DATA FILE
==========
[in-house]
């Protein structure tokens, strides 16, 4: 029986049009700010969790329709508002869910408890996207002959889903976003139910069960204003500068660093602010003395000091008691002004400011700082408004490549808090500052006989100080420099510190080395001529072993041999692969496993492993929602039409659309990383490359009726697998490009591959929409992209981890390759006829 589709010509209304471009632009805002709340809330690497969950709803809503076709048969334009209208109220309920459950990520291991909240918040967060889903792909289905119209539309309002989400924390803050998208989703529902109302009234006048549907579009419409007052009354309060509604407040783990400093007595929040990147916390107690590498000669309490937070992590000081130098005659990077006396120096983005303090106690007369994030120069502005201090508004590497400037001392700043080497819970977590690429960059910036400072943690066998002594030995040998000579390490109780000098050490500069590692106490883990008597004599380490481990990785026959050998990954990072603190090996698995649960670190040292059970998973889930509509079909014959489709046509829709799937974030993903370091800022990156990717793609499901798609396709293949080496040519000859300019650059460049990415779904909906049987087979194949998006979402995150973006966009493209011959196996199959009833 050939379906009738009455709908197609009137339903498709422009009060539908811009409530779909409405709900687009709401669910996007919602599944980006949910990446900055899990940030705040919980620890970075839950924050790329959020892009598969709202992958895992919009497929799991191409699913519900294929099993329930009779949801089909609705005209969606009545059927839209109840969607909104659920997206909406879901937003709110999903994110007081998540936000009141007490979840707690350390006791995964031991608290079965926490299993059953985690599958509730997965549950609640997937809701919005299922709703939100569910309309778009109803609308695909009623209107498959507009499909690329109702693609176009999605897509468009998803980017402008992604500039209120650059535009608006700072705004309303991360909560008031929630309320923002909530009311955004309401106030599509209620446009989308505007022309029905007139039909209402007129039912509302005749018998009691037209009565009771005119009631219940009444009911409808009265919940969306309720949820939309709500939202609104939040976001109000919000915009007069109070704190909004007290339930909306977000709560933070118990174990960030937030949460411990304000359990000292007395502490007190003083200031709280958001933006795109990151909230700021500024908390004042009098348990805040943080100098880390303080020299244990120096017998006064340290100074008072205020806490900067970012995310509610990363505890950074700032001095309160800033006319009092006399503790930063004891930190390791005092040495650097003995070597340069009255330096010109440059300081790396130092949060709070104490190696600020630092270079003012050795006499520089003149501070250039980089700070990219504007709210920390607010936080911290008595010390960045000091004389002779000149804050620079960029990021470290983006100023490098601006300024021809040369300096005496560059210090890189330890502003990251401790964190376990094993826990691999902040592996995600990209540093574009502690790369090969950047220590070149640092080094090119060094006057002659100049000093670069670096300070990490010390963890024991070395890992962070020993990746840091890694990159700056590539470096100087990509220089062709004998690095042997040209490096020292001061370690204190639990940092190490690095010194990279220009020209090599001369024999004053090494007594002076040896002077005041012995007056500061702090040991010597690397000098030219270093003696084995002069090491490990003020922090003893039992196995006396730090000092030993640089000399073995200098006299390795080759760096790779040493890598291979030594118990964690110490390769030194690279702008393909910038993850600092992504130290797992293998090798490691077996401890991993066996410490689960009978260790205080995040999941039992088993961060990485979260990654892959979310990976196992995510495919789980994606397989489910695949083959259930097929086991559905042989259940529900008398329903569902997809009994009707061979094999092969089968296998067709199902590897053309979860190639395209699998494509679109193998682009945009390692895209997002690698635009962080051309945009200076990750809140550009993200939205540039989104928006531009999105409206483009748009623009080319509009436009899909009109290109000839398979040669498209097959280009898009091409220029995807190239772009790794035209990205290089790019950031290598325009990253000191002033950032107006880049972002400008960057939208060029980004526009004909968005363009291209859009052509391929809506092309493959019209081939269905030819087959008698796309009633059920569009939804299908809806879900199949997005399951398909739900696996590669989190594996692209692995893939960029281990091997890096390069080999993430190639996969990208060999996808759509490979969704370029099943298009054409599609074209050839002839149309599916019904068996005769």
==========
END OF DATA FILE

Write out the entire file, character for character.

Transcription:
[in-house]
């Protein structure tokens, strides 16, 4: 029986049009700010969790329709508002869910408890996207002959889903976003139910069960204003500068660093602010003395000091008691002004400011700082408004490549808090500052006989100080420099510190080395001529072993041999692969496993492993929602039409659309990383490359009726697998490009591959929409992209981890390759006829 589709010509209304471009632009805002709340809330690497969950709803809503076709048969334009209208109220309920459950990520291991909240918040967060889903792909289905119209539309309002989400924390803050998208989703529902109302009234006048549907579009419409007052009354309060509604407040783990400093007595929040990147916390107690590498000669309490937070992590000081130098005659990077006396120096983005303090106690007369994030120069502005201090508004590497400037001392700043080497819970977590690429960059910036400072943690066998002594030995040998000579390490109780000098050490500069590692106490883990008597004599380490481990990785026959050998990954990072603190090996698995649960670190040292059970998973889930509509079909014959489709046509829709799937974030993903370091800022990156990717793609499901798609396709293949080496040519000859300019650059460049990415779904909906049987087979194949998006979402995150973006966009493209011959196996199959009833 050939379906009738009455709908197609009137339903498709422009009060539908811009409530779909409405709900687009709401669910996007919602599944980006949910990446900055899990940030705040919980620890970075839950924050790329959020892009598969709202992958895992919009497929799991191409699913519900294929099993329930009779949801089909609705005209969606009545059927839209109840969607909104659920997206909406879901937003709110999903994110007081998540936000009141007490979840707690350390006791995964031991608290079965926490299993059953985690599958509730997965549950609640997937809701919005299922709703939100569910309309778009109803609308695909009623209107498959507009499909690329109702693609176009999605897509468009998803980017402008992604500039209120650059535009608006700072705004309303991360909560008031929630309320923002909530009311955004309401106030599509209620446009989308505007022309029905007139039909209402007129039912509302005749018998009691037209009565009771005119009631219940009444009911409808009265919940969306309720949820939309709500939202609104939040976001109000919000915009007069109070704190909004007290339930909306977000709560933070118990174990960030937030949460411990304000359990000292007395502490007190003083200031709280958001933006795109990151909230700021500024908390004042009098348990805040943080100098880390303080020299244990120096017998006064340290100074008072205020806490900067970012995310509610990363505890950074700032001095309160800033006319009092006399503790930063004891930190390791005092040495650097003995070597340069009255330096010109440059300081790396130092949060709070104490190696600020630092270079003012050795006499520089003149501070250039980089700070990219504007709210920390607010936080911290008595010390960045000091004389002779000149804050620079960029990021470290983006100023490098601006300024021809040369300096005496560059210090890189330890502003990251401790964190376990094993826990691999902040592996995600990209540093574009502690790369090969950047220590070149640092080094090119060094006057002659100049000093670069670096300070990490010390963890024991070395890992962070020993990746840091890694990159700056590539470096100087990509220089062709004998690095042997040209490096020292001061370690204190639990940092190490690095010194990279220009020209090599001369024999004053090494007594002076040896002077005041012995007056500061702090040991010597690397000098030219270093003696084995002069090491490990003020922090003893039992196995006396730090000092030993640089000399073995200098006299390795080759760096790779040493890598291979030594118990964690110490390769030194690279702008393909910038993850600092992504130290797992293998090798490691077996401890991993066996410490689960009978260790205080995040999941039992088993961060990485979260990654892959979310990976196992995510495919789980994606397989489910695949083959259930097929086991559905042989259940529900008398329903569902997809009994009707061979094999092969089968296998067709199902590897053309979860190639395209699998494509679109193998682009945009390692895209997002690698635009962080051309945009200076990750809140550009993200939205540039989104928006531009999105409206483009748009623009080319509009436009899909009109290109000839398979040669498209097959280009898009091409220029995807190239772009790794035209990205290089790019950031290598325009990253000191002033950032107006880049972002400008960057939208060029980004526009004909968005363009291209859009052509391929809506092309493959019209081939269905030819087959008698796309009633059920569009939804299908809806879900199949997005399951398909739900696996590669989190594996692209692995893939960029281990091997890096390069080999993430190639996969990208060999996808759509490979969704370029099943298009054409599609074209050839002839149309599916019904068996005769």